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Young Africa Works in Uganda

Transforming lives in Uganda

GOAL is partnering with the Mastercard Foundation to help 300,000 young Ugandans, aged 16-35, access dignified and fulfilling employment over the next five years. 30,000 refugees and 15,000 young people living with disabilities are set to benefit from the programme.

Uganda has one of the youngest populations in the world with more than 75% of people below the age of 30. The country has one of the highest youth unemployment rates in Sub-Saharan Africa at 13.3%.

With employment opportunities limited, finding work and a pathway out of poverty is a huge challenge.

Young Africa Works in Uganda is focused on finding solutions to the youth employment challenge and reducing poverty in Uganda using a markets system approach.

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Abeja Lucky, a 26-year old farmer, is benefitting from Markets for Youth

The Markets System Approach

The approach will provide multiple pathways for rural young people to access work in the agricultural sector. The programme will improve;

  • Access to skills training
  • Access to finance
  • Engagement and enable participants develop a collective voice
  • Access to on and off-farm inputs and output markets

Private sector partnership and civil society will play a huge role in the implementation of the programme. The corner stone of the initiative is adaptive management with an emphasis on evidence-based learning, open communication and optimising the use of technology.

Impact in numbers

300,000

Young men and women taking part

15,000

Young people living with disabilities

30,000

Refugees

210,000

Young women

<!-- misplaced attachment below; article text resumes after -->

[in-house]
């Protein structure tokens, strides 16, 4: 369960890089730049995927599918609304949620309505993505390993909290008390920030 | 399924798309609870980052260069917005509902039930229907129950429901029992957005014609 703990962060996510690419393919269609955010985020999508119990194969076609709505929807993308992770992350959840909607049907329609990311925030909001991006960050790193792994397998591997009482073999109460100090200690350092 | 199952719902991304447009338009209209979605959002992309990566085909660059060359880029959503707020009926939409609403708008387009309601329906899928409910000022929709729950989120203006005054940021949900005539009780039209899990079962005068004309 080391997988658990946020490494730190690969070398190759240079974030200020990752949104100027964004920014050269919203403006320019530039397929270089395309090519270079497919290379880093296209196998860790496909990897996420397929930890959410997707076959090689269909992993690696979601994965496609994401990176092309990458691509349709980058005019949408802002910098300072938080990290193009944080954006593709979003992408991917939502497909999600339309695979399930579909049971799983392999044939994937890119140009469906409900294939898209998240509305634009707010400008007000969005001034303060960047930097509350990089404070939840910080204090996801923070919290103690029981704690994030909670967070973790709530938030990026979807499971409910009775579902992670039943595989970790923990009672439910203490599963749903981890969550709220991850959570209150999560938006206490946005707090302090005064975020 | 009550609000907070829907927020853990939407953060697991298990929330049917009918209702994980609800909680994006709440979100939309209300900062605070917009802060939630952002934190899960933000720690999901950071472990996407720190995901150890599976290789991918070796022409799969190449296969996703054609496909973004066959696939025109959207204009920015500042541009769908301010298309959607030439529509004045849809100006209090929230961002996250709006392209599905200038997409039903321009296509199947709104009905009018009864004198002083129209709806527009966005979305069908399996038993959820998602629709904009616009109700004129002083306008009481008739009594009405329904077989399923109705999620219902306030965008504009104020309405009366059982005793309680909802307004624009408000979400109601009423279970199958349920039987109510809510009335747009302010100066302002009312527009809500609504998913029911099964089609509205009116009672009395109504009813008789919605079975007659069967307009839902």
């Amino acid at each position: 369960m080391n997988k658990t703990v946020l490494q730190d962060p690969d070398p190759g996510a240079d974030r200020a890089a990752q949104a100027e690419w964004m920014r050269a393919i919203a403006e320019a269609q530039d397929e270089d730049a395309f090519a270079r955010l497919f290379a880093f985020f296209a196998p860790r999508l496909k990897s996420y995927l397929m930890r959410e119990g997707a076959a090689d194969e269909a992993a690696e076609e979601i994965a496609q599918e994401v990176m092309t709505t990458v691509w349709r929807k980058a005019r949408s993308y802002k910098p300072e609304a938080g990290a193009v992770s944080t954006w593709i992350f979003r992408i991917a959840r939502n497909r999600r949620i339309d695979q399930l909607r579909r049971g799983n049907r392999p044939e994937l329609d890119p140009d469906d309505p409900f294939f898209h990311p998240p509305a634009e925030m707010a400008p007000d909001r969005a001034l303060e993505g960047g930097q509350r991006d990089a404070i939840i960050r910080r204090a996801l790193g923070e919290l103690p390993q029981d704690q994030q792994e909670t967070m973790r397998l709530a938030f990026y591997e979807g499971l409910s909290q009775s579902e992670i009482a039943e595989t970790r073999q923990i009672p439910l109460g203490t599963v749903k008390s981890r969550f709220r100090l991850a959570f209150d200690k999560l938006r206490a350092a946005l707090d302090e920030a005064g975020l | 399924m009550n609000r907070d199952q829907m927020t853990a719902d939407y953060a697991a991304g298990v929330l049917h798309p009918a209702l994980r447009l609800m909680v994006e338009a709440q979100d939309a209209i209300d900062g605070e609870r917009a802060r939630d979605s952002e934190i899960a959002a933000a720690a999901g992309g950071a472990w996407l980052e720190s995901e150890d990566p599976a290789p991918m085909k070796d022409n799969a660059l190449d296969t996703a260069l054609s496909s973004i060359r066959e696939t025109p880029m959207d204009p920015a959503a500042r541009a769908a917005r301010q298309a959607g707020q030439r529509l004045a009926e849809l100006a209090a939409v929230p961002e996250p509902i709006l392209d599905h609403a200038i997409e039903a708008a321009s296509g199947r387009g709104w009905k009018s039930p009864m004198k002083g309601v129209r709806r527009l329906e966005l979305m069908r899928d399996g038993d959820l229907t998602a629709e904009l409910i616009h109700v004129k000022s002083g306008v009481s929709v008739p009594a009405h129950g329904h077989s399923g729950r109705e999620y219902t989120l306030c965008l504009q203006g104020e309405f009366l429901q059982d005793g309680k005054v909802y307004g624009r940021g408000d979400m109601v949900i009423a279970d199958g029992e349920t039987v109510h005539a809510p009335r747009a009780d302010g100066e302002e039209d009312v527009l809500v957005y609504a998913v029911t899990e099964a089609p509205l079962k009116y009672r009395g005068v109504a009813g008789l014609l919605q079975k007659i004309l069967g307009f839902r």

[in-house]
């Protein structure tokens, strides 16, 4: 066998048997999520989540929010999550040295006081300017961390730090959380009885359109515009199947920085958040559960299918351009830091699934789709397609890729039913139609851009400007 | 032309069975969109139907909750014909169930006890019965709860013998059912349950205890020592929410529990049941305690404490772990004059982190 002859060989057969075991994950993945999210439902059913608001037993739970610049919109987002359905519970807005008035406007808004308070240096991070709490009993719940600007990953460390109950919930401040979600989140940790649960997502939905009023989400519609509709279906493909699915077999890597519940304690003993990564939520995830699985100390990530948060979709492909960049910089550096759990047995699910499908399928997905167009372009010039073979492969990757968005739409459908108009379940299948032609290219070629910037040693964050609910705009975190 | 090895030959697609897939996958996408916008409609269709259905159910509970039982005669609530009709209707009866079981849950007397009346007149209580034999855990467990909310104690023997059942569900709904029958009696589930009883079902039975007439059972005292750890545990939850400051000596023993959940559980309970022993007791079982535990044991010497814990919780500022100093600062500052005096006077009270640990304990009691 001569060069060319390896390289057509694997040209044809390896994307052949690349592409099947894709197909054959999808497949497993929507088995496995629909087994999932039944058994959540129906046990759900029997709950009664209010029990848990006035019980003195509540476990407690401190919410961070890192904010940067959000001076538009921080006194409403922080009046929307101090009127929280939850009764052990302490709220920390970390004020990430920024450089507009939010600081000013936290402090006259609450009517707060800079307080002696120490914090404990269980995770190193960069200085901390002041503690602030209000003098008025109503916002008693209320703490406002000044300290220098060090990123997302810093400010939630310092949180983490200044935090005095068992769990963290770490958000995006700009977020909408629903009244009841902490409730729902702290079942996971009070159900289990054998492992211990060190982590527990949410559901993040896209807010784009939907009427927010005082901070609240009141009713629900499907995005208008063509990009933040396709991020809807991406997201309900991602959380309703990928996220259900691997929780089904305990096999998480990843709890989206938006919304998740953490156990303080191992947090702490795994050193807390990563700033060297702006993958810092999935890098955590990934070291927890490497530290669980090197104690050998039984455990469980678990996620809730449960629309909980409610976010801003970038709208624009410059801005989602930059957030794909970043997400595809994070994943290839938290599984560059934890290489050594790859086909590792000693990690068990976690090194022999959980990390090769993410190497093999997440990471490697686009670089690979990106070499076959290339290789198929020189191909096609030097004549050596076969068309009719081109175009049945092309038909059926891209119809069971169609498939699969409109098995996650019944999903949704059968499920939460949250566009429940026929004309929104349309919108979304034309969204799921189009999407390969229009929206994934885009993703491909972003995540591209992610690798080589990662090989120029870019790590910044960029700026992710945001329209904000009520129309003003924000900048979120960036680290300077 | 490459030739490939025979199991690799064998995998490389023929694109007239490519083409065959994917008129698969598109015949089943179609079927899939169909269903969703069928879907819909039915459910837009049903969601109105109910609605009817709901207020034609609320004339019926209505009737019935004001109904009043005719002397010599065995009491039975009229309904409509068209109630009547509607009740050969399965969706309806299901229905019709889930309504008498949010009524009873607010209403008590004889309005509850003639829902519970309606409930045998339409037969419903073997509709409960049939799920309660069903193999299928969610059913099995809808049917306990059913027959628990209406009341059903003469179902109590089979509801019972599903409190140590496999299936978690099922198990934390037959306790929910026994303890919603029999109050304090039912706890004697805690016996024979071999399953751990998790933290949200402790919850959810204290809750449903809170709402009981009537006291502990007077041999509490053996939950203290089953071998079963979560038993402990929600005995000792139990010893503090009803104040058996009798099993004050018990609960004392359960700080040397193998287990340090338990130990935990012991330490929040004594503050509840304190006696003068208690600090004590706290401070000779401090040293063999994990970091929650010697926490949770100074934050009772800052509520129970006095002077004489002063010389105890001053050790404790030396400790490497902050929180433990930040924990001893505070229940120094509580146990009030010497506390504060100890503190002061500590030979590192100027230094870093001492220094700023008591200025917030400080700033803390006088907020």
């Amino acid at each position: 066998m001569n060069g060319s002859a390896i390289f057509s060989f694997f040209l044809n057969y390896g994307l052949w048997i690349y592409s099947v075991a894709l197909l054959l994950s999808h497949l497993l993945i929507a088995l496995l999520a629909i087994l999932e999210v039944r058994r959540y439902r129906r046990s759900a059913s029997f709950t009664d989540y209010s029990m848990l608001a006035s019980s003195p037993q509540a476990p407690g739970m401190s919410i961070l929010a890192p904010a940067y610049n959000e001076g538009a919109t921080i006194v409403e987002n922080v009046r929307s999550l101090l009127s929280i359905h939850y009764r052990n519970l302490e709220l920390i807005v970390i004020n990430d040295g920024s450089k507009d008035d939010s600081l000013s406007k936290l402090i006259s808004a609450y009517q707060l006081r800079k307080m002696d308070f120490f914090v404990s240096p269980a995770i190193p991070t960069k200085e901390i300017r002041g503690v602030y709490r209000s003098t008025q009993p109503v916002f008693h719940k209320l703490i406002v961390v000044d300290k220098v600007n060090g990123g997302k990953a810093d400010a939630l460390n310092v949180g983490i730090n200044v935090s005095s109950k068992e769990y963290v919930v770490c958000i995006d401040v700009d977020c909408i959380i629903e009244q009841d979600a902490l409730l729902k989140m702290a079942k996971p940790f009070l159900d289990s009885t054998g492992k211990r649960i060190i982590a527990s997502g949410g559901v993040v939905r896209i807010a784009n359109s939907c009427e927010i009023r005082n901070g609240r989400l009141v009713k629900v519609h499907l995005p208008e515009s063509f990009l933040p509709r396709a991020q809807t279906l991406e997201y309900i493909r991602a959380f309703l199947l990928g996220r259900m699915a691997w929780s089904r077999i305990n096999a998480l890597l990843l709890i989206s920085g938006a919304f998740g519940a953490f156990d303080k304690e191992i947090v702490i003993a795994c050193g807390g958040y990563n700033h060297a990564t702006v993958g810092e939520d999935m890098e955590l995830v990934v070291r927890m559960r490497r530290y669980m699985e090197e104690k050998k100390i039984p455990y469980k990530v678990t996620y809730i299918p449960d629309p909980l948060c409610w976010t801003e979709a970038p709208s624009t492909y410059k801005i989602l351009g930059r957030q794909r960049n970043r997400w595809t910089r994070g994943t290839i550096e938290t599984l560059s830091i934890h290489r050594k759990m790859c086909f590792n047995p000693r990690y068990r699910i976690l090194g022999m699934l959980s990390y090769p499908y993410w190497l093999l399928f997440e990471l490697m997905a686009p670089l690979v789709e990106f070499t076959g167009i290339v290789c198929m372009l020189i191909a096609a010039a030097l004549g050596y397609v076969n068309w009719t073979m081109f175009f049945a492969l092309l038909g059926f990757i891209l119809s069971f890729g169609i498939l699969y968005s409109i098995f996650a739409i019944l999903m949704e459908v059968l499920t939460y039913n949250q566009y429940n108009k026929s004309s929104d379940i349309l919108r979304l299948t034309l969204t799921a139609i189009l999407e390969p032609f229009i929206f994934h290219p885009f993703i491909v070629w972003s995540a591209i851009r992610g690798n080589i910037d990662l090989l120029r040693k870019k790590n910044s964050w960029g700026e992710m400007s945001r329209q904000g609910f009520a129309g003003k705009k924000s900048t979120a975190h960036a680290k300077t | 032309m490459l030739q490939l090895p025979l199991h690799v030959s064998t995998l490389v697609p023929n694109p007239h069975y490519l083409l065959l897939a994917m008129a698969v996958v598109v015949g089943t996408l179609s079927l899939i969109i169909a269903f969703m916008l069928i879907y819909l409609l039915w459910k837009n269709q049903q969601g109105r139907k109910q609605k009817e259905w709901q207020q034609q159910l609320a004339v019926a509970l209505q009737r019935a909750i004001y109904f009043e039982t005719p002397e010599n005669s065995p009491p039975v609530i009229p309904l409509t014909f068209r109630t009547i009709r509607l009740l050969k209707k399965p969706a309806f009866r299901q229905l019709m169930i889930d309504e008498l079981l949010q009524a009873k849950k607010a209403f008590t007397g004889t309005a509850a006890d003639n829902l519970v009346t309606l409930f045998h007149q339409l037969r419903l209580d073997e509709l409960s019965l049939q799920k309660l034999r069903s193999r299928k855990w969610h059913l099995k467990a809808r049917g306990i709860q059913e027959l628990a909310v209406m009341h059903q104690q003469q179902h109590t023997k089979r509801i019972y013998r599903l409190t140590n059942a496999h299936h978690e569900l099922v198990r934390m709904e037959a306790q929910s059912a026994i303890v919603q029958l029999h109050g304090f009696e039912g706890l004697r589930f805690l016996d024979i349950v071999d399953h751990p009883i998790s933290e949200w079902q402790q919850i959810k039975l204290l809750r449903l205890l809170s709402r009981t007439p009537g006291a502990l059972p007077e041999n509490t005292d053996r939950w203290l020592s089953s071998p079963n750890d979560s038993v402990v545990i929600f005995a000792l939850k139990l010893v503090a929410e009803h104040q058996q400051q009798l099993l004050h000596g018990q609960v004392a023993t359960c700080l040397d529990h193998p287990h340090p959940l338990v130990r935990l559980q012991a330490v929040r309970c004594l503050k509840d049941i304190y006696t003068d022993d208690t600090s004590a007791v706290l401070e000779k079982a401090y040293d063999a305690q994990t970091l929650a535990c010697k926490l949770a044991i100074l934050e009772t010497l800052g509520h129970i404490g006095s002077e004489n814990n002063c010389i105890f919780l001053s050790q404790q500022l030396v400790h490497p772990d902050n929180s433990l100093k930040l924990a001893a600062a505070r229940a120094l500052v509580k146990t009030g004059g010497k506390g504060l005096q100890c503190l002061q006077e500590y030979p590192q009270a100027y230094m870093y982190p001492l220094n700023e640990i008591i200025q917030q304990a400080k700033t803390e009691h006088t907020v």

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The 'Markets for Youth' approach in action

Cavine Ajok dreamed one day of becoming a successful commercial poultry farmer.

From Pader District in northern Uganda, her dream will come true thanks to a Chick Masters Limited (CML) programme which is helping her learn how to rear Kuroiler chickens in a more profitable way.

At start-up Cavine was given 245 one-day-old chicks, along with equipment for brooding including water and feeding troughs. In addition, she was given chicken feed and vaccines. She brooded the chicks for a month, and then sold them off for rearing.

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Ajok and her mother Christine prepare to feed their chicks

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Unfortunately, Ajok lost 12 of her chicks but hopes to sell the remaining 233 chicks for USD$2 each earning her a total profit of USD$377.

Thanks to skills training Cavine has transformed her approach to poultry rearing, and is looking forward to the future.

Cavine’s mother, Christine, supports her daughter and believes that one day poultry will turn their lives around.

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